Kate Soloman's 11-year-old daughter said that she had got home from school on 25 April 1917 for lunch at about 12.10pm to find her mother in the kitchen with the woman from Swinton and the charwoman. She said that Kate Soloman was apparently in good health and spirits and that she prepared dinner for the family. She said that when dinner was ready that she went into the front room to see if her father was coming and found that the blinds in the room were half down.

She noted that there was a couch there and that she noticed a small white towel spread out on it and on the floor she noticed an enamel bowl containing some bluish water as well as a bottle of Lysol on the table and an empty packet of sunlight soap as well as a tube. She said that the tube was a leather tube that was narrow and then widened into a ball and then narrowed again, and that it was about six inches long.

She said that she then left home at 1.40pm to go back to school. She said that before she went she went into the kitchen and asked her mother, in the presence of the woman tried, 'What is that there for on the drawing room table?' and that her mother replied, 'It is not for you, get washed and go back to school’. She said that she then went back to school.

She said that when she left Kate Soloman had been in good spirits and had had the gramophone on.

She said that when she came back home from school at about 5pm that her 8-year-old brother had arrived before her, but had climbed in through the scullery window. She said that he had lighted the fire in the kitchen and prepared tea and that they and their two younger sisters then all had tea.

She said that from time to time that they went to the garden gate to see if Kate Soloman was coming but that shortly after her brother told her something, noting that what he told her frightened her and she ran out and brought in a neighbour who then went in to the front room and then almost immediately came out and got another person.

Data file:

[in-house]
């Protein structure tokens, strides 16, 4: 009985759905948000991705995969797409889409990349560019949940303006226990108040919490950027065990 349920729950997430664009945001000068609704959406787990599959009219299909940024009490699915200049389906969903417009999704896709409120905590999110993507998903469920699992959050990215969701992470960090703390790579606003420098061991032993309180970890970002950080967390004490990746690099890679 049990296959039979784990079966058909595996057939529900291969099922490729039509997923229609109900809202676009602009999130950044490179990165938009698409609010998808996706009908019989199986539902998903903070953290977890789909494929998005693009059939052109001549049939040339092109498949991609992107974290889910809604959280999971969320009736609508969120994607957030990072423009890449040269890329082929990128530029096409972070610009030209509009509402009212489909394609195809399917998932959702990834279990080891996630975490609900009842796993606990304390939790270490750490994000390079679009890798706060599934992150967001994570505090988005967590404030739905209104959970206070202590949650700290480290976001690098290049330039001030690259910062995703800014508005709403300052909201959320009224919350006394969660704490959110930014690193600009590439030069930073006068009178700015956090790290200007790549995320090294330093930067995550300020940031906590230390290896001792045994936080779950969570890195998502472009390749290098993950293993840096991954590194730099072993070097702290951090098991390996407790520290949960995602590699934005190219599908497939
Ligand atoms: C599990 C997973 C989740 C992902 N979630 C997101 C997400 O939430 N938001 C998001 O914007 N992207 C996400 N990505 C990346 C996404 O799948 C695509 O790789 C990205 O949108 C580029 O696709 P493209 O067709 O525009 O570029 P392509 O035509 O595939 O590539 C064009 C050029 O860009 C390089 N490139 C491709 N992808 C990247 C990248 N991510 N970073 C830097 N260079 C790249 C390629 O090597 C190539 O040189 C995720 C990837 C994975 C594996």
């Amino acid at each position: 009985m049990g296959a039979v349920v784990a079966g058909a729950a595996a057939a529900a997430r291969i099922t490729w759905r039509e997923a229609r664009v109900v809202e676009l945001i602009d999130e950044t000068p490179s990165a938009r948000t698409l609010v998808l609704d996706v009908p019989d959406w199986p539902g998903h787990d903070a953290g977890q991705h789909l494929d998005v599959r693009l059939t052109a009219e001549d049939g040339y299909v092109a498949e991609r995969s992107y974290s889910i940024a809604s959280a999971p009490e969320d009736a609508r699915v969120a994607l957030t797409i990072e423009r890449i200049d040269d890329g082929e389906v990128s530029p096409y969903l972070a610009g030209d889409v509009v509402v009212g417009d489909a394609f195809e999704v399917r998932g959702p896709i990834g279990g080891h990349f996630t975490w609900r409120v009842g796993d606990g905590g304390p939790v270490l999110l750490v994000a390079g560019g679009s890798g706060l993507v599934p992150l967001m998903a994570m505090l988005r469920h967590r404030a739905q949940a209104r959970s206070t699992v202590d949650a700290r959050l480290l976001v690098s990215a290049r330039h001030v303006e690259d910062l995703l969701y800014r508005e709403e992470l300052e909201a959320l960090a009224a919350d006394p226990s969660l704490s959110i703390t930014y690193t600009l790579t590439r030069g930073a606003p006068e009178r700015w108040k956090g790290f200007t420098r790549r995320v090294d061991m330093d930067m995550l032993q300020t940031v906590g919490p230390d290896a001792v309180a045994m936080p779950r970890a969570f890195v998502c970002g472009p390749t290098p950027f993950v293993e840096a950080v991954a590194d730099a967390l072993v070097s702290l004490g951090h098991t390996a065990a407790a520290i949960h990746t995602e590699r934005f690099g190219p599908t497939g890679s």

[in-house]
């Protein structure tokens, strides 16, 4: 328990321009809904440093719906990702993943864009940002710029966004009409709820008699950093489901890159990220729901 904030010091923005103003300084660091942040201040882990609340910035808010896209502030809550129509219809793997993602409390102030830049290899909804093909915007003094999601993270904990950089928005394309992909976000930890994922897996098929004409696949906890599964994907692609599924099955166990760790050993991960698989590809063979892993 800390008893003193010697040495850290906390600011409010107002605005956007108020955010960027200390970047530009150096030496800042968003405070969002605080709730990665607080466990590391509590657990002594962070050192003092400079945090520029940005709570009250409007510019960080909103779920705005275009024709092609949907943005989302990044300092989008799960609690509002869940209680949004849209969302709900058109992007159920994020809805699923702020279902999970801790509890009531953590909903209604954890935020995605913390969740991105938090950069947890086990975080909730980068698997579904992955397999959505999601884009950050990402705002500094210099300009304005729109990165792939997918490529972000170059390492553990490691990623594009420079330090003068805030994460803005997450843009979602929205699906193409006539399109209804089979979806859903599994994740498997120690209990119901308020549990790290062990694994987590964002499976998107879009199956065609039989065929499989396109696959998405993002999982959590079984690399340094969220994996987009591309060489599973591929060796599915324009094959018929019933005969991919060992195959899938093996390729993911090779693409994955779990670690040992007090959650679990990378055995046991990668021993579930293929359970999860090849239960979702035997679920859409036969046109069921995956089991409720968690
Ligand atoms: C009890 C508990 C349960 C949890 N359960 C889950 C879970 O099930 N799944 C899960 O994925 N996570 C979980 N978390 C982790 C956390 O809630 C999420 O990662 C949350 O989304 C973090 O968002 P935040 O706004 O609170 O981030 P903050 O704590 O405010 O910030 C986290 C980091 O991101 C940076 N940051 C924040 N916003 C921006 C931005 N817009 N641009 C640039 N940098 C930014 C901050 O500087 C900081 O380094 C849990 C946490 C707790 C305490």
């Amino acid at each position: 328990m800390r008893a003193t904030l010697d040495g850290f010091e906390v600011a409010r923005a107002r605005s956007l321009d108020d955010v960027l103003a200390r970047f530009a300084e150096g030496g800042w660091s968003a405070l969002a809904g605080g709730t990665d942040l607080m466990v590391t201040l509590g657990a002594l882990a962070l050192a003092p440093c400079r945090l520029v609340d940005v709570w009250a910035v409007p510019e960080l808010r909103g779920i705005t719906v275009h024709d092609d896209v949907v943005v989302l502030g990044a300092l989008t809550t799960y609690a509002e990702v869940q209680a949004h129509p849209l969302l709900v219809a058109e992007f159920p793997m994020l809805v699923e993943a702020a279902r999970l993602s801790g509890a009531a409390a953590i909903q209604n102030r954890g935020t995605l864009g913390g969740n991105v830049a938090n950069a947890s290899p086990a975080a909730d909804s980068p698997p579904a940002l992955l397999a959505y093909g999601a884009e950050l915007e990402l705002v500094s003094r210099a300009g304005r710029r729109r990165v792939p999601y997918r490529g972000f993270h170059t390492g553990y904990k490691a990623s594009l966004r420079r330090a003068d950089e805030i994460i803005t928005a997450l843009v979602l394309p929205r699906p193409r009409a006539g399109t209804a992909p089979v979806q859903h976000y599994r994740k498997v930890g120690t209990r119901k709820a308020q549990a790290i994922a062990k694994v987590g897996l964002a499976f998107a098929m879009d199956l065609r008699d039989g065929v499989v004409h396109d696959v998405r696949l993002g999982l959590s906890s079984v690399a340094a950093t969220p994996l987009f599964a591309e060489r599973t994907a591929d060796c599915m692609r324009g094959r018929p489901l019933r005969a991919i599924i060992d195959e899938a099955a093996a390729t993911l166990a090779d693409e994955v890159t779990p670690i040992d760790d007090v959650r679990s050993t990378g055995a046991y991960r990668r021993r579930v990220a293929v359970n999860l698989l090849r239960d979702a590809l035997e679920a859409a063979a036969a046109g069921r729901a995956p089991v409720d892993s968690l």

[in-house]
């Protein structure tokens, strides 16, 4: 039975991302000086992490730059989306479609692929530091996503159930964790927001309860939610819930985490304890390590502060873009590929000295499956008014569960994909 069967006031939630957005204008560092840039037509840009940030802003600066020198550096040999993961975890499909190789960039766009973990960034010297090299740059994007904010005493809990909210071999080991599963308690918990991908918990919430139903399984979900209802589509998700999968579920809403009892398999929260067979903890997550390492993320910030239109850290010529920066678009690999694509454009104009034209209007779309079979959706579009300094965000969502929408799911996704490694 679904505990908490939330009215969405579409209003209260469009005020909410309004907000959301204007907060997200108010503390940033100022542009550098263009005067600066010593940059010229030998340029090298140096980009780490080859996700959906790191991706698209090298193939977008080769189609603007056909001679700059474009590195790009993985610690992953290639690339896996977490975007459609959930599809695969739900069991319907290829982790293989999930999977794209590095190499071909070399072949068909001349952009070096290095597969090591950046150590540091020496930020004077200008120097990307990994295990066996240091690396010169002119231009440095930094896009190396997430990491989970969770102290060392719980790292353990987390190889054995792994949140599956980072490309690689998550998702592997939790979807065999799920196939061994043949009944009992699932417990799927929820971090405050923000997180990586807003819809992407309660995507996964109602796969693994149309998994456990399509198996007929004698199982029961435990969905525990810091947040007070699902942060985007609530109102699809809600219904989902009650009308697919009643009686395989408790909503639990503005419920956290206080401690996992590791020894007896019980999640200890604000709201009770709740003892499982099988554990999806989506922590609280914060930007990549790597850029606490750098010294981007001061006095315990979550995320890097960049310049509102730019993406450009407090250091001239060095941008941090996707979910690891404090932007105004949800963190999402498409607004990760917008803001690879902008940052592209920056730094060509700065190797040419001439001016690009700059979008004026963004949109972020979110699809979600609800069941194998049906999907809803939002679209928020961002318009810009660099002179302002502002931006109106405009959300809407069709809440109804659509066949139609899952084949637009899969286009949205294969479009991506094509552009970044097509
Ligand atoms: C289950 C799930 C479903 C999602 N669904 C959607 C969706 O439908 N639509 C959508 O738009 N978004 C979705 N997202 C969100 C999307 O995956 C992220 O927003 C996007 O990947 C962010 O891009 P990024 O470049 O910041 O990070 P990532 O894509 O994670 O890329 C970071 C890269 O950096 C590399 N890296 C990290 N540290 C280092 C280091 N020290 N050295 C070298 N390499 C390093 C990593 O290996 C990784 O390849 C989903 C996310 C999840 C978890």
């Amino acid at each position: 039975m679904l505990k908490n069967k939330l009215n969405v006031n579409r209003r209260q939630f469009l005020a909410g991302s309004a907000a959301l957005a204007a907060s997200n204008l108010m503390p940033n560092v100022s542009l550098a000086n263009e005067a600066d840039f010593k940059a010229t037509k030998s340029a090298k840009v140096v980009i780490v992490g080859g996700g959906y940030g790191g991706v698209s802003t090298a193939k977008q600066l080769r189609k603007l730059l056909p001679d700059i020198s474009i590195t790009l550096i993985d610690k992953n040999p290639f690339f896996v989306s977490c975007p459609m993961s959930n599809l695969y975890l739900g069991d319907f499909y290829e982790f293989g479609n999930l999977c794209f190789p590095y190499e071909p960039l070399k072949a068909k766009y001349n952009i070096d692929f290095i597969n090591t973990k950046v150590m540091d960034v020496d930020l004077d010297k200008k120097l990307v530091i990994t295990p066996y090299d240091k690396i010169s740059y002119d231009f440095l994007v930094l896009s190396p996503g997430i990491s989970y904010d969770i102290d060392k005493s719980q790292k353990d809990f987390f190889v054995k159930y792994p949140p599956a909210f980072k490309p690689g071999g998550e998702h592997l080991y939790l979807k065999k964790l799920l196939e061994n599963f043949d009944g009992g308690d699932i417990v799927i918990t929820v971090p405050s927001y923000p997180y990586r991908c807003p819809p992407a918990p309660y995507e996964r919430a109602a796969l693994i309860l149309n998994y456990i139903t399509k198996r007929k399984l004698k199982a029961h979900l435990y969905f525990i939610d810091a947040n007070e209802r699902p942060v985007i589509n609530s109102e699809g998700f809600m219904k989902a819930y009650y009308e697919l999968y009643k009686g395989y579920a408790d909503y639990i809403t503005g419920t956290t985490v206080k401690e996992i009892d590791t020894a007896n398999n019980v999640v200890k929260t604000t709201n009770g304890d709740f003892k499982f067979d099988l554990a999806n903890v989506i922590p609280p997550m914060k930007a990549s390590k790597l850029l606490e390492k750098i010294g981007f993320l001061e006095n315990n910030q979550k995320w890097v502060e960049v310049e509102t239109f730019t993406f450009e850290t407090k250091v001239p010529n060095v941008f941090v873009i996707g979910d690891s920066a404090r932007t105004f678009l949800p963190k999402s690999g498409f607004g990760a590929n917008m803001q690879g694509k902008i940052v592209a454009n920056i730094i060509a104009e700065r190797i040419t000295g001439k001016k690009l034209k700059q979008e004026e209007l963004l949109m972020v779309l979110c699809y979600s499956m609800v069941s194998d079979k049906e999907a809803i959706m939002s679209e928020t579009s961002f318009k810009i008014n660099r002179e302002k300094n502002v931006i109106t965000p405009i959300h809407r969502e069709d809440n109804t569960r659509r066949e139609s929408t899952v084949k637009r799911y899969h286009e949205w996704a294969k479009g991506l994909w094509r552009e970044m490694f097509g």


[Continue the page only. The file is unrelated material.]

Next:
She then found out that her mother was dead.

The charwoman that had been doing the cleaning at the house had been a single woman and had lived at 10 Worcester Steet in Broughton. She said that on 25 April 1917 that she had gone to 348 Bury New Road at 9am to do some cleaning. She said that there had been several callers that morning and that at about 10.45am that she heard someone talking to Kate Soloman in the front room.

She said that Kate Soloman then came into the kitchen and took an enamel bowl of water and a towel into the front room with warm water, noting that she had seen the bowl on the gas jet later on. She said that Kate Soloman remained in the front room for about a quarter of an hour until she called her out for the milk. She said that the front door was closed after and so she could not say how long she remained in the front room. She said that she had been cleaning the kitchen when Kate Soloman had come out of the front room at which time the other lady was also in the kitchen.

She said that she left them having dinner at about 1pm and that when she returned at 2.20pm that she could get no answer and that the door was locked. She noted that Kate Soloman had expected her to go back to clean the scullery floor.

She noted that she had not been in the front room that morning and said that they used white soap. She noted that Kate Soloman had not tidied herself up when she had gone into the front room with the bowl of water, but said that she had been washed and tidied just before dinner for her husband coming home at about 12pm.

A doctor that lived at 340-342 Bury New Road said that he was called out to 348 Bury New Road at about 8pm and found Kate Soloman dead on the sofa. He said that her leg was hanging down from the sofa and the other one was on the sofa and that she had been wearing black stockings, but there was no towel on the legs.

He said that her body was ice cold and that she must have been dead two or three hours.

He said that the expression on her face was one of pain, as though she had been in agony.